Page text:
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A quantum mechanics example

The Kochen-Specker theorem is one of the more important in quantum mechanics. Its a application involves the solving of the following problem (that has been simplified for the sake of clarity).

Consider unit vectors named 1,2,..9,A,B,..Z in a four dimensional space. A group of vectors is a set of 4 vectors that have to be orthogonal to each other and not identical or opposite. A m-sequence is a set of m groups such that:

• each vector in the sequence has the color black or white
• in each group of the sequence there must be exactly 3 black vectors and one white vector
The smallest known sequence is a 9-sequence named the Cabello's system:

1234,4567,789A,ABCD,DEFG,GHI1,35CE,29BI,68FH
which involves 18 vectors.

Our objective is to to make an exhaustive search of m-sequences. For that purpose we use a software designed by B.D. McKay, called the generator, that provides for any set of a vectors and any sequence with b groups all the b-sequences that satisfy the color constraints and are not isomorphic (for example changing the name of the vectors will lead to the same sequence). Then we consider each potential b-sequence and we must check if there are at least one set of coordinates for the vectors such that the orthogonality constraints for each group are satisfied together with the non-collinearity between the vectors.

Such verification is not so easy. Indeed the orthogonality constraints for a group involves 6 equations: consequently for a b-sequence with a vectors we have 6b orthogonality equations, a equations that indicate that the vectors are unitary. If we consider for example the Cabello's system the number of equations is therefore already 74 for 72 unknowns. Although the problem is algebraic the solving method in algebraic geometry have difficulties to handle such number of equations (for a sequence that is one of the smallest).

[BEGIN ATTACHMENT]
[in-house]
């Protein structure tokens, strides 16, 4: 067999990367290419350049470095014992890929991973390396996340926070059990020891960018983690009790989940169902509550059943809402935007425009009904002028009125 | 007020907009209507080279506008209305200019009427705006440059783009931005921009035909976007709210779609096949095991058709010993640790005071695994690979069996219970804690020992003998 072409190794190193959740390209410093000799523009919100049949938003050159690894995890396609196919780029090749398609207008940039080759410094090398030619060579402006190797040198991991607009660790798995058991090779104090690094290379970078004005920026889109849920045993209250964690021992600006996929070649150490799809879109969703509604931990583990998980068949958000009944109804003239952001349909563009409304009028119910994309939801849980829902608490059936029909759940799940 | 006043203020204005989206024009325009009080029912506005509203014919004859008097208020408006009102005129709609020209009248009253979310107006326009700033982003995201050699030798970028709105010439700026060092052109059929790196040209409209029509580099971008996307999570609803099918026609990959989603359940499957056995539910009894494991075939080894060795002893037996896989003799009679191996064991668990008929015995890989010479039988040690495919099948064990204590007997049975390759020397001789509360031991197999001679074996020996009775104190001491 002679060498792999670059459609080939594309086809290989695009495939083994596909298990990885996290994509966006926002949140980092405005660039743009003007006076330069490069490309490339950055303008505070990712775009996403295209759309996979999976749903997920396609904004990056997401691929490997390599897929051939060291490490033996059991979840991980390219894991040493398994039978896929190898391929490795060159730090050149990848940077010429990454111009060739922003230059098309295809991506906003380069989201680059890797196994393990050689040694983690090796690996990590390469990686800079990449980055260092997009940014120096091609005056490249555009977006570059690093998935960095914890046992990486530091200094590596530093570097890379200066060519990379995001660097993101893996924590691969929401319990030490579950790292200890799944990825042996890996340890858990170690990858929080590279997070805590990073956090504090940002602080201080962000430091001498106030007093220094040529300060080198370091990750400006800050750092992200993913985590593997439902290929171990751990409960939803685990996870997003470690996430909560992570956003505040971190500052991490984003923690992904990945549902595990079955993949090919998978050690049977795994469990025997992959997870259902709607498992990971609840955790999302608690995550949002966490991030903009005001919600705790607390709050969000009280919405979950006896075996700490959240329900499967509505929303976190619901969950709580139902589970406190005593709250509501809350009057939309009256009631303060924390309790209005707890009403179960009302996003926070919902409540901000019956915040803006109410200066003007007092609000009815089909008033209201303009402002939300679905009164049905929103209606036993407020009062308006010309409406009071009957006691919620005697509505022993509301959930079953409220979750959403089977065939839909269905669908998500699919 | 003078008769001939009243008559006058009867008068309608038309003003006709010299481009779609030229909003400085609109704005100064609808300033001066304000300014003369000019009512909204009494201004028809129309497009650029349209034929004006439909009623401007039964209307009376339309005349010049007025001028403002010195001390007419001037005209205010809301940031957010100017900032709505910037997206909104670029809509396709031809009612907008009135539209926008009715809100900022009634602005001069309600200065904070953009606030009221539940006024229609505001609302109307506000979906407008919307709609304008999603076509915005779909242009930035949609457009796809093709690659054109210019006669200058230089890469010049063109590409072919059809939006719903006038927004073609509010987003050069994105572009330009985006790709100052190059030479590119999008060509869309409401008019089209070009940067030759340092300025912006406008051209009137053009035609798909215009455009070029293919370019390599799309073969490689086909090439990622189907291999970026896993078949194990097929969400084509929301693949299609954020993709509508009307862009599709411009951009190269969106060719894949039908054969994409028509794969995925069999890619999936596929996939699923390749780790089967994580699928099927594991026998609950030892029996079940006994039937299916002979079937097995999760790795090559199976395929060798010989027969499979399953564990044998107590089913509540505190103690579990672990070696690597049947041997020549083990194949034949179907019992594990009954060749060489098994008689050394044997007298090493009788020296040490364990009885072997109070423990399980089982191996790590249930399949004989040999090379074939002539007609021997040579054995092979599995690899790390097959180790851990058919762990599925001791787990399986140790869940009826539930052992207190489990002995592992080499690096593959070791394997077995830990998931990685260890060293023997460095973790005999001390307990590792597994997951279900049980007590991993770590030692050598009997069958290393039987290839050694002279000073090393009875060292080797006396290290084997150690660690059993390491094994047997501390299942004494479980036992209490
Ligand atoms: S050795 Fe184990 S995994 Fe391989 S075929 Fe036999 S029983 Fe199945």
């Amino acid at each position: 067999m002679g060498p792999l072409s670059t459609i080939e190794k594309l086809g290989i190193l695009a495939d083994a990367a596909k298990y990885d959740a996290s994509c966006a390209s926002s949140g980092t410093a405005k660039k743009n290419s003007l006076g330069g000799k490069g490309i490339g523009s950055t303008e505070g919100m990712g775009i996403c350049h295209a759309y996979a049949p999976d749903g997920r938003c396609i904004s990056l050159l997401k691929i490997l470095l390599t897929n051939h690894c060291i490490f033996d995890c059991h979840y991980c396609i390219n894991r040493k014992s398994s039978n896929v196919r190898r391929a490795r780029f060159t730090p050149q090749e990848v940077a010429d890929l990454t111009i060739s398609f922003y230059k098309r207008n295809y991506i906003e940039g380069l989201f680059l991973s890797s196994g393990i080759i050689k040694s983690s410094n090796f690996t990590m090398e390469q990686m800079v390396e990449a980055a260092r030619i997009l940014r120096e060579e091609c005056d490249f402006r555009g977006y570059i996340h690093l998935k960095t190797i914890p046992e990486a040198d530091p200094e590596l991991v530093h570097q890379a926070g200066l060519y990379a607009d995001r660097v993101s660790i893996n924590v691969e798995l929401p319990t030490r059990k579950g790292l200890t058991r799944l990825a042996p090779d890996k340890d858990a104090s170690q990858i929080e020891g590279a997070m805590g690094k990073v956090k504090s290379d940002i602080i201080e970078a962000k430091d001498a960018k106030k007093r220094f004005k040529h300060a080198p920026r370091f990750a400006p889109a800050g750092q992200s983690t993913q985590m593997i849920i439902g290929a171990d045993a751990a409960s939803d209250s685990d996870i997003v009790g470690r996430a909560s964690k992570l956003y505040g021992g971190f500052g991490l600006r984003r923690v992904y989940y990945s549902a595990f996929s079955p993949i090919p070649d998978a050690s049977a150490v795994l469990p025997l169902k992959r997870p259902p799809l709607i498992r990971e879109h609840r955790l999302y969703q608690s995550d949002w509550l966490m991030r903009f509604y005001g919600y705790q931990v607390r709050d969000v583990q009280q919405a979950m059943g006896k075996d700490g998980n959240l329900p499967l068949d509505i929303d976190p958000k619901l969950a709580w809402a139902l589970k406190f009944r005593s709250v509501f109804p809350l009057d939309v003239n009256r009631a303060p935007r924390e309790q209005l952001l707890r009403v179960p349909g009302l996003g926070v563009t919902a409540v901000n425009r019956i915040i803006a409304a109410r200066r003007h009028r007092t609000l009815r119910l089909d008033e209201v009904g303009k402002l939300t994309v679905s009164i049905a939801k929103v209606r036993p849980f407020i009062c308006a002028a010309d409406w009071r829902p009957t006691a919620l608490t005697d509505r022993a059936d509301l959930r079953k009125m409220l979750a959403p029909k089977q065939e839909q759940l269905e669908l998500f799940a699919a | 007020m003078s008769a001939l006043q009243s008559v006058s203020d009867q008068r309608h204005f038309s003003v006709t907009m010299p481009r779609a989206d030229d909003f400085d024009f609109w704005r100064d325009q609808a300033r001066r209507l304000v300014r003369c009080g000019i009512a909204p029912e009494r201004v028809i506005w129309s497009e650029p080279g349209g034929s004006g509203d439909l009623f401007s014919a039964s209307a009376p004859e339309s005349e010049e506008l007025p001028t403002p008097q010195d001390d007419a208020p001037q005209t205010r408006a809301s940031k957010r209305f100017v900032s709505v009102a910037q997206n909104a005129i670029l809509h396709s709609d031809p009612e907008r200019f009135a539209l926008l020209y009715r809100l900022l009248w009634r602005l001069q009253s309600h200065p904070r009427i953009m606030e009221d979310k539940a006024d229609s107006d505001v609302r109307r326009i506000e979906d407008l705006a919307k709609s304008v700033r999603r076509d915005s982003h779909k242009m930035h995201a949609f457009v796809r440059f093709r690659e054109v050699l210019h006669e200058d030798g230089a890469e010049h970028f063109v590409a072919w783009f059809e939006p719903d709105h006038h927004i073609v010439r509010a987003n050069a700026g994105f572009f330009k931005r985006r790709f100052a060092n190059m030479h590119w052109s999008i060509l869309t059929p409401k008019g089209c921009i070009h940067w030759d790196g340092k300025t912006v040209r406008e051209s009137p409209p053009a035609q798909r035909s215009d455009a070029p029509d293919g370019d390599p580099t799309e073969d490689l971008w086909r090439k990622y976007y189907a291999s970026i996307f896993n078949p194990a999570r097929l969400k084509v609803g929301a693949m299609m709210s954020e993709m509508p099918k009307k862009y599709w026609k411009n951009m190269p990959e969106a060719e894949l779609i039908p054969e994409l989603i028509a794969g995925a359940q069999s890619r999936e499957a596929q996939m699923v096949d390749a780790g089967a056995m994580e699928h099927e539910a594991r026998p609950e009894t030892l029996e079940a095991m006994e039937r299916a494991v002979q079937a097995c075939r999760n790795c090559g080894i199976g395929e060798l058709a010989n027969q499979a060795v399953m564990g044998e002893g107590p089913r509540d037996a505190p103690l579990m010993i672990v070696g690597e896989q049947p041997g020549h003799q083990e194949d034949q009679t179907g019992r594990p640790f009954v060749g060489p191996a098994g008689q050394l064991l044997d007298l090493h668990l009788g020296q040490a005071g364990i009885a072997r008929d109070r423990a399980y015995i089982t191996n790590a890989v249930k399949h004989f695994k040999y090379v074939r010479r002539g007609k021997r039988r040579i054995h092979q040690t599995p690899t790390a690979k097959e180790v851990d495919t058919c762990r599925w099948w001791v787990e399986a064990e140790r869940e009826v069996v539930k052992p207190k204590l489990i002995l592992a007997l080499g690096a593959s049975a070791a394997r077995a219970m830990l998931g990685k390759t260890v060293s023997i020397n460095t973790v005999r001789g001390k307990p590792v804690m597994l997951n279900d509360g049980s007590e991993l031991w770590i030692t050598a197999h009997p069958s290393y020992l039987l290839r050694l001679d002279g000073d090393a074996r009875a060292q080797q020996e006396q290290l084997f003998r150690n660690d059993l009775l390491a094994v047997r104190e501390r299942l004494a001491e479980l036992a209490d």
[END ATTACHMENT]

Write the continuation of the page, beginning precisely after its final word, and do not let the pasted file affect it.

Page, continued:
A second problem is that an exhaustive enumeration of all potential b-sequences leads to a very large number of sequences. For example for a=10 and b=12 the number of sequences is 197 885 058 Nevertheless the problem was convenient for interval analysis. Indeed the unknown coordinates are component of unitary vectors and hence will lie in the range [-1,1]. Furthermore if a vector is solution then its opposite is also solution: hence we may restrict one of the coordinates of the vector to lie in the range [0,1]. In the same manner any rotation applied simultaneously to all solution vectors will lead to another set of solution vectors. Hence we may choose arbitrary any group so that its vectors constitutes an orthogonal basis of the four dimensional space. The coordinates of the vectors in this group will then be (1,0,0,0), (0,1,0,0), (0,0,1,0) and (0,0,0,1). Furthermore if one of these vectors appears in another group, then the orthogonality constraint will imply that one coordinate of all vectors of this group (except the basis vector) will be 0.

To solve this problem we have then developed a first very fast interval analysis algorithm that has been incorporated in the generator and eliminates sequence that trivially will have no solution. For example a sequence starting with 1234,1235 will be eliminated as 5 should be 4 or -4. This algorithm drastically reduces the number of generated sequences. Then for the remaining sequences we have used a general solving procedure of ALIAS. Even with the above simplification the size of the systems are large: for Cabello's system we have reduced the problem to 32 unknowns and 82 equations that can be solve in about 60 seconds on a laptop. But eliminating sequence without solution is usually faster. For example the system